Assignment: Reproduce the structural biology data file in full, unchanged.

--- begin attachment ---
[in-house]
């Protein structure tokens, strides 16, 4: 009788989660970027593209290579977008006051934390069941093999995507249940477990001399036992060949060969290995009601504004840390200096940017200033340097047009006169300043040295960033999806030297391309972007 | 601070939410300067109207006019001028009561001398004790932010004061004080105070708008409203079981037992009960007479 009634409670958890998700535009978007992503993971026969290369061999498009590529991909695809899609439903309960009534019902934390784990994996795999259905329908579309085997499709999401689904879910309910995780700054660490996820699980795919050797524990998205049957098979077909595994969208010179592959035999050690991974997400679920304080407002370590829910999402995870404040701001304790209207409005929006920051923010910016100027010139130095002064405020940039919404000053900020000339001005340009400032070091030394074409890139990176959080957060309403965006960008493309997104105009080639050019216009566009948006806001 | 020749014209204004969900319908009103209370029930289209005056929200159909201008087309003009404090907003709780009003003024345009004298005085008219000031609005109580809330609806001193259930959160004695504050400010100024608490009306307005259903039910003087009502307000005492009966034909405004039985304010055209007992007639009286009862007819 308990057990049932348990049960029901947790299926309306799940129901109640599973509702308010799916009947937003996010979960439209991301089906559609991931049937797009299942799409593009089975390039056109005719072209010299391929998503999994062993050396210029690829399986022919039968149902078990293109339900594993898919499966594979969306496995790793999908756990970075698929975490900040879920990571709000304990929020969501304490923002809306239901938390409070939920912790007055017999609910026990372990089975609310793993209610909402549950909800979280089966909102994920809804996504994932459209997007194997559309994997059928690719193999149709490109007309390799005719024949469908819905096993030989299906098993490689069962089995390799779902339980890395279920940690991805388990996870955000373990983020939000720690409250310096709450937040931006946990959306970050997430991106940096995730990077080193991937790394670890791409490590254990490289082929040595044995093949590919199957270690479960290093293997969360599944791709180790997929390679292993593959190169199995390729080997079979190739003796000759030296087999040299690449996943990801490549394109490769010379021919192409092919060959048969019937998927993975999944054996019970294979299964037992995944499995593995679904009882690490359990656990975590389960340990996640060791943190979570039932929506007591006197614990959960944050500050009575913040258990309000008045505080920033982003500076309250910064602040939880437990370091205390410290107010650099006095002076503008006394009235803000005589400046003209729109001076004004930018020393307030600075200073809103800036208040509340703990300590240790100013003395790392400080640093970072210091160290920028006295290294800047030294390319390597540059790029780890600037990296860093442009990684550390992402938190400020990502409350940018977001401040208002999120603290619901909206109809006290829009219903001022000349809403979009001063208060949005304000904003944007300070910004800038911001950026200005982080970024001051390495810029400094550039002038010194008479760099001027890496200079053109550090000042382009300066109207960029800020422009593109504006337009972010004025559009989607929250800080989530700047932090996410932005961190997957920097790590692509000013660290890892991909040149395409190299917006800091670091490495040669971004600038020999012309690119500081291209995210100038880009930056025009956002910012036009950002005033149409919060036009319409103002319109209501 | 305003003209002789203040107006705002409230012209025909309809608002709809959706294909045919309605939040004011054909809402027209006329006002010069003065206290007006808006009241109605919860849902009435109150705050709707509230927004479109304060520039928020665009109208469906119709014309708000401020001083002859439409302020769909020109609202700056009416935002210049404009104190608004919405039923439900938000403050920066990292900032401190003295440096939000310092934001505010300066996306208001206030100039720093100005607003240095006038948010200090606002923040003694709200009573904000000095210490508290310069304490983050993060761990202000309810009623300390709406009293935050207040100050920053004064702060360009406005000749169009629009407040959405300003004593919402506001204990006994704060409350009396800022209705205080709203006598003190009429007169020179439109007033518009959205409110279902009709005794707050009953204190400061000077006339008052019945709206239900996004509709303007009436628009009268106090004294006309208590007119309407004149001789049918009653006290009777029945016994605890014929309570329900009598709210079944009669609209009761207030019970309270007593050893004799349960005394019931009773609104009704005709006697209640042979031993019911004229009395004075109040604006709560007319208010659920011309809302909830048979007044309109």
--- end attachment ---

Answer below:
[in-house]
């Protein structure tokens, strides 16, 4: 009788989660970027593209290579977008006051934390069941093999995507249940477990001399036992060949060969290995009601504004840390200096940017200033340097047009006169300043040295960033999806030297391309972007 | 601070939410300067109207006019001028009561001398004790932010004061004080105070708008409203079981037992009960007479 009634409670958890998700535009978007992503993971026969290369061999498009590529991909695809899609439903309960009534019902934390784990994996795999259905329908579309085997499709999401689904879910309910995780700054660490996820699980795919050797524990998205049957098979077909595994969208010179592959035999050690991974997400679920304080407002370590829910999402995870404040701001304790209207409005929006920051923010910016100027010139130095002064405020940039919404000053900020000339001005340009400032070091030394074409890139990176959080957060309403965006960008493309997104105009080639050019216009566009948006806001 | 020749014209204004969900319908009103209370029930289209005056929200159909201008087309003009404090907003709780009003003024345009004298005085008219000031609005109580809330609806001193259930959160004695504050400010100024608490009306307005259903039910003087009502307000005492009966034909405004039985304010055209007992007639009286009862007819 308990057990049932348990049960029901947790299926309306799940129901109640599973509702308010799916009947937003996010979960439209991301089906559609991931049937797009299942799409593009089975390039056109005719072209010299391929998503999994062993050396210029690829399986022919039968149902078990293109339900594993898919499966594979969306496995790793999908756990970075698929975490900040879920990571709000304990929020969501304490923002809306239901938390409070939920912790007055017999609910026990372990089975609310793993209610909402549950909800979280089966909102994920809804996504994932459209997007194997559309994997059928690719193999149709490109007309390799005719024949469908819905096993030989299906098993490689069962089995390799779902339980890395279920940690991805388990996870955000373990983020939000720690409250310096709450937040931006946990959306970050997430991106940096995730990077080193991937790394670890791409490590254990490289082929040595044995093949590919199957270690479960290093293997969360599944791709180790997929390679292993593959190169199995390729080997079979190739003796000759030296087999040299690449996943990801490549394109490769010379021919192409092919060959048969019937998927993975999944054996019970294979299964037992995944499995593995679904009882690490359990656990975590389960340990996640060791943190979570039932929506007591006197614990959960944050500050009575913040258990309000008045505080920033982003500076309250910064602040939880437990370091205390410290107010650099006095002076503008006394009235803000005589400046003209729109001076004004930018020393307030600075200073809103800036208040509340703990300590240790100013003395790392400080640093970072210091160290920028006295290294800047030294390319390597540059790029780890600037990296860093442009990684550390992402938190400020990502409350940018977001401040208002999120603290619901909206109809006290829009219903001022000349809403979009001063208060949005304000904003944007300070910004800038911001950026200005982080970024001051390495810029400094550039002038010194008479760099001027890496200079053109550090000042382009300066109207960029800020422009593109504006337009972010004025559009989607929250800080989530700047932090996410932005961190997957920097790590692509000013660290890892991909040149395409190299917006800091670091490495040669971004600038020999012309690119500081291209995210100038880009930056025009956002910012036009950002005033149409919060036009319409103002319109209501 | 305003003209002789203040107006705002409230012209025909309809608002709809959706294909045919309605939040004011054909809402027209006329006002010069003065206290007006808006009241109605919860849902009435109150705050709707509230927004479109304060520039928020665009109208469906119709014309708000401020001083002859439409302020769909020109609202700056009416935002210049404009104190608004919405039923439900938000403050920066990292900032401190003295440096939000310092934001505010300066996306208001206030100039720093100005607003240095006038948010200090606002923040003694709200009573904000000095210490508290310069304490983050993060761990202000309810009623300390709406009293935050207040100050920053004064702060360009406005000749169009629009407040959405300003004593919402506001204990006994704060409350009396800022209705205080709203006598003190009429007169020179439109007033518009959205409110279902009709005794707050009953204190400061000077006339008052019945709206239900996004509709303007009436628009009268106090004294006309208590007119309407004149001789049918009653006290009777029945016994605890014929309570329900009598709210079944009669609209009761207030019970309270007593050893004799349960005394019931009773609104009704005709006697209640042979031993019911004229009395004075109040604006709560007319208010659920011309809302909830048979007044309109």